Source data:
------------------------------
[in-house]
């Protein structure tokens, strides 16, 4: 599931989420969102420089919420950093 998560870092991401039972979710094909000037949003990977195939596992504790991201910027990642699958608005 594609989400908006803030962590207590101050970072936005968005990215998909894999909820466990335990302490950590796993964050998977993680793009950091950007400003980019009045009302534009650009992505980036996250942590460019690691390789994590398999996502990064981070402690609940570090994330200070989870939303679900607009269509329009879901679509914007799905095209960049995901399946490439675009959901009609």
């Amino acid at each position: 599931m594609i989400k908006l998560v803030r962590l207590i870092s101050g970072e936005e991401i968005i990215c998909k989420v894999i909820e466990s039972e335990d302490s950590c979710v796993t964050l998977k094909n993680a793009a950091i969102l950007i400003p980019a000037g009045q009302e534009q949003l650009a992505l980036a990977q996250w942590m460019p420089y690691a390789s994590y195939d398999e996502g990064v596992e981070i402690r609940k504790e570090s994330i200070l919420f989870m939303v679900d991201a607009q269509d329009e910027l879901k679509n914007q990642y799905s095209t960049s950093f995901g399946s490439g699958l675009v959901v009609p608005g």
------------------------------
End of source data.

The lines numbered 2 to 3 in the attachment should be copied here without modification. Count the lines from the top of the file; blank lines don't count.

């Protein structure tokens, strides 16, 4: 599931989420969102420089919420950093 998560870092991401039972979710094909000037949003990977195939596992504790991201910027990642699958608005 594609989400908006803030962590207590101050970072936005968005990215998909894999909820466990335990302490950590796993964050998977993680793009950091950007400003980019009045009302534009650009992505980036996250942590460019690691390789994590398999996502990064981070402690609940570090994330200070989870939303679900607009269509329009879901679509914007799905095209960049995901399946490439675009959901009609």
């Amino acid at each position: 599931m594609i989400k908006l998560v803030r962590l207590i870092s101050g970072e936005e991401i968005i990215c998909k989420v894999i909820e466990s039972e335990d302490s950590c979710v796993t964050l998977k094909n993680a793009a950091i969102l950007i400003p980019a000037g009045q009302e534009q949003l650009a992505l980036a990977q996250w942590m460019p420089y690691a390789s994590y195939d398999e996502g990064v596992e981070i402690r609940k504790e570090s994330i200070l919420f989870m939303v679900d991201a607009q269509d329009e910027l879901k679509n914007q990642y799905s095209t960049s950093f995901g399946s490439g699958l675009v959901v009609p608005g």